I had a look around at traditional Brazilian recipes, and was intrigued by the sound of this chicken which is cooked with vinegar. Okra is a vegetable I have always been afraid of cooking it, given that the texture is dubious to say the least. B allayed my fears by assuring me that with her father Dick’s method, the okra is just lightly steamed, and never stirred, so it does not get slimy at all. She was of course spot on. And the okra that lands in the sauce thickens it perfectly.

You’ll need some chicken thighs still on the bone, garlic, an onion, some small okra, half a green chilli, salt, pepper, olive oil, tomato paste and vinegar… I used super basic white vinegar, it was perfect. Thighs on the bone will give you the best flavour.

The thighs marinate before cooking, for at least an hour, I left them marinating overnight. I’m an overachiever like that.

First step is to make a garlic paste with salt, if you have a mortar and pestle it would be ideal to use that, instead I minced the garlic with a microplane and then mashed the salt in well. This paste is often used as a base of a flavour in Brazilian food.

Then add a couple of grinds of pepper, vinegar and some oil. Mix well.

Chop up the onion, then put the chicken thighs in a container that will sit well in the fridge, and rub well with the paste and the onions. Cover with plastic and leave to marinate refrigerated.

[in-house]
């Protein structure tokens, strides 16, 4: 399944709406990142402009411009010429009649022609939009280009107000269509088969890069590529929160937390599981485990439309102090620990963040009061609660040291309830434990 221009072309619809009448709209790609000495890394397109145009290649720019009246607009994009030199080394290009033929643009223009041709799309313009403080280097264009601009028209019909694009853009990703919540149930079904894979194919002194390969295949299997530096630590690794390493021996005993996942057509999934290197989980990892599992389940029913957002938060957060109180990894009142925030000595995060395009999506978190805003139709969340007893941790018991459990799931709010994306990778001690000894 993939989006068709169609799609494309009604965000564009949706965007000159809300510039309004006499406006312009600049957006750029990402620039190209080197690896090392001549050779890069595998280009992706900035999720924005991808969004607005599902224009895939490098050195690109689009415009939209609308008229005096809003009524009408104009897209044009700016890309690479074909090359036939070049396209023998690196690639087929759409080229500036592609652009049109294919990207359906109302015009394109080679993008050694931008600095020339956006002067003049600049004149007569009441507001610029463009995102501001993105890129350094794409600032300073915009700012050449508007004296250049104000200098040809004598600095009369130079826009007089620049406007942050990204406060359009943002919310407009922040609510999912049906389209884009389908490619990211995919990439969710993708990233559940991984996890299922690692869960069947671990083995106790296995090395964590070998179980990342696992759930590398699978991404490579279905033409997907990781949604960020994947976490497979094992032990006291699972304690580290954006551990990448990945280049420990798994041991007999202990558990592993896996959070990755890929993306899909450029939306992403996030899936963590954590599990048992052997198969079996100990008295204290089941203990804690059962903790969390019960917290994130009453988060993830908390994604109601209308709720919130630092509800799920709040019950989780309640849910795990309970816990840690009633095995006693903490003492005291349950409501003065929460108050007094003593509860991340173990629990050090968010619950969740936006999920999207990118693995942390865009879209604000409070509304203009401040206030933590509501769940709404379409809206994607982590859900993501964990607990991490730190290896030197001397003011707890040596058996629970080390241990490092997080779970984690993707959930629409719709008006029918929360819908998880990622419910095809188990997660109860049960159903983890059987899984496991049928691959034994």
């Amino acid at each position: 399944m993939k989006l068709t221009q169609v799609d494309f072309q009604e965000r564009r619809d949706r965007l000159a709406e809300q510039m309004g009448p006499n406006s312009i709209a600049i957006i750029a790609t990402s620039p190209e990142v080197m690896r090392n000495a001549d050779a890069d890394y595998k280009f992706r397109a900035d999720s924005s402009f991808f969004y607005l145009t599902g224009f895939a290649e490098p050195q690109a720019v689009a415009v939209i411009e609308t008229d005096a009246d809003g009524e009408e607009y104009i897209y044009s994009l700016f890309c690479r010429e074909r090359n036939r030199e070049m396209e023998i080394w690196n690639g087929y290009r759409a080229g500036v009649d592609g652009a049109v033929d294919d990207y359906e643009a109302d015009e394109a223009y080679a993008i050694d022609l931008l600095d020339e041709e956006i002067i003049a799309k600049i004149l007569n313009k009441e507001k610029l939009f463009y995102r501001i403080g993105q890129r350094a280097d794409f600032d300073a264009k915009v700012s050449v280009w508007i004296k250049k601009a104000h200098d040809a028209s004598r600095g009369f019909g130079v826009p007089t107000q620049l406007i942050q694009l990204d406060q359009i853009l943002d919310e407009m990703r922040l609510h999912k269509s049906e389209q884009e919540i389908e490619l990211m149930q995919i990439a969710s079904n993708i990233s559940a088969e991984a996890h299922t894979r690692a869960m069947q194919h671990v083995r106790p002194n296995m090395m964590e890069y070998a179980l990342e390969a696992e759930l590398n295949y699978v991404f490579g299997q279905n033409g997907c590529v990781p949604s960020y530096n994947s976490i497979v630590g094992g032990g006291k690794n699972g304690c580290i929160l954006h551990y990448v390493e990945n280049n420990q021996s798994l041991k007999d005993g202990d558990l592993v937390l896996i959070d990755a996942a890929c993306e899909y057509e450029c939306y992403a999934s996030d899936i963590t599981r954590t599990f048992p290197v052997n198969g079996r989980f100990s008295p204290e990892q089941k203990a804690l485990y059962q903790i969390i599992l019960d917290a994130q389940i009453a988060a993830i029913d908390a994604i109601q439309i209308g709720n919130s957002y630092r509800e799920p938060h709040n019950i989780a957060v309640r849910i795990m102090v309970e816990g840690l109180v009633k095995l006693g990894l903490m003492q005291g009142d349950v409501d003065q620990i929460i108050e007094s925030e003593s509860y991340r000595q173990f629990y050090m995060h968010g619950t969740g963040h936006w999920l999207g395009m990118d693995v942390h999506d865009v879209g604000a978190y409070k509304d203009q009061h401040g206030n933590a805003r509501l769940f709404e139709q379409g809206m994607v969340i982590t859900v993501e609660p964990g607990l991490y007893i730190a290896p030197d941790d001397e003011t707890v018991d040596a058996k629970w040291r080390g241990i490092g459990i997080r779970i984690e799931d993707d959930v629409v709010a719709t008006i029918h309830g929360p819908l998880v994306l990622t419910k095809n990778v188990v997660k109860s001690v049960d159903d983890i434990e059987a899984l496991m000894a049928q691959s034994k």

When the chicken has marinated, add enough oil to cover the base of a large heavy bottomed pan, and brown the thighs. I did this in two batches to give the thighs space in the pan. I found I had to keep the heat on medium so as not to over cook the onion while the chicken browned lightly.

When browned, put the chicken in the saucepan together with a generous grind of pepper, and the tomato paste. Then top up with water until just barely covered.

Bring the saucepan to a boil, and allow to simmer turning occasionally until the liquid is reduced by at least half, and the chicken is very tender. Taste for seasoning, and even a little for vinegar if you feel it needs some more acidity. The chilli will add some piquancy.